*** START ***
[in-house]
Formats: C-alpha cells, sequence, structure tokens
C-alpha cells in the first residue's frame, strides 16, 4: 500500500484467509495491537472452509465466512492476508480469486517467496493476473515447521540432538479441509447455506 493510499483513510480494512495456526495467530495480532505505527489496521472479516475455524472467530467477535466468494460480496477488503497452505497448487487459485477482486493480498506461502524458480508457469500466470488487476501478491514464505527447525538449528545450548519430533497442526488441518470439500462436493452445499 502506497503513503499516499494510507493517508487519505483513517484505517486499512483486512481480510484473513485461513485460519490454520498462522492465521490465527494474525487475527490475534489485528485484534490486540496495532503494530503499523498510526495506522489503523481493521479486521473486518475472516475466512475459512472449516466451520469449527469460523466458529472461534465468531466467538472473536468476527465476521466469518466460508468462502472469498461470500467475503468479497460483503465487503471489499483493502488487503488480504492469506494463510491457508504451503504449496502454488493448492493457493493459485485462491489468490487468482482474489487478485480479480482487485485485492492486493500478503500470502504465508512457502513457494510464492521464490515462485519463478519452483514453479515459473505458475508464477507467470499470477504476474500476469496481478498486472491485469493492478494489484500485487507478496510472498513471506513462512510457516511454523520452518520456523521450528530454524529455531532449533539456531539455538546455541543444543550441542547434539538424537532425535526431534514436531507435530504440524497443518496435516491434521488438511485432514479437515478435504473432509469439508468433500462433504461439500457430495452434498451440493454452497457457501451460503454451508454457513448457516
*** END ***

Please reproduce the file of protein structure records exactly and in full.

[in-house]
Formats: C-alpha cells, sequence, structure tokens
C-alpha cells in the first residue's frame, strides 16, 4: 500500500484467509495491537472452509465466512492476508480469486517467496493476473515447521540432538479441509447455506 493510499483513510480494512495456526495467530495480532505505527489496521472479516475455524472467530467477535466468494460480496477488503497452505497448487487459485477482486493480498506461502524458480508457469500466470488487476501478491514464505527447525538449528545450548519430533497442526488441518470439500462436493452445499 502506497503513503499516499494510507493517508487519505483513517484505517486499512483486512481480510484473513485461513485460519490454520498462522492465521490465527494474525487475527490475534489485528485484534490486540496495532503494530503499523498510526495506522489503523481493521479486521473486518475472516475466512475459512472449516466451520469449527469460523466458529472461534465468531466467538472473536468476527465476521466469518466460508468462502472469498461470500467475503468479497460483503465487503471489499483493502488487503488480504492469506494463510491457508504451503504449496502454488493448492493457493493459485485462491489468490487468482482474489487478485480479480482487485485485492492486493500478503500470502504465508512457502513457494510464492521464490515462485519463478519452483514453479515459473505458475508464477507467470499470477504476474500476469496481478498486472491485469493492478494489484500485487507478496510472498513471506513462512510457516511454523520452518520456523521450528530454524529455531532449533539456531539455538546455541543444543550441542547434539538424537532425535526431534514436531507435530504440524497443518496435516491434521488438511485432514479437515478435504473432509469439508468433500462433504461439500457430495452434498451440493454452497457457501451460503454451508454457513448457516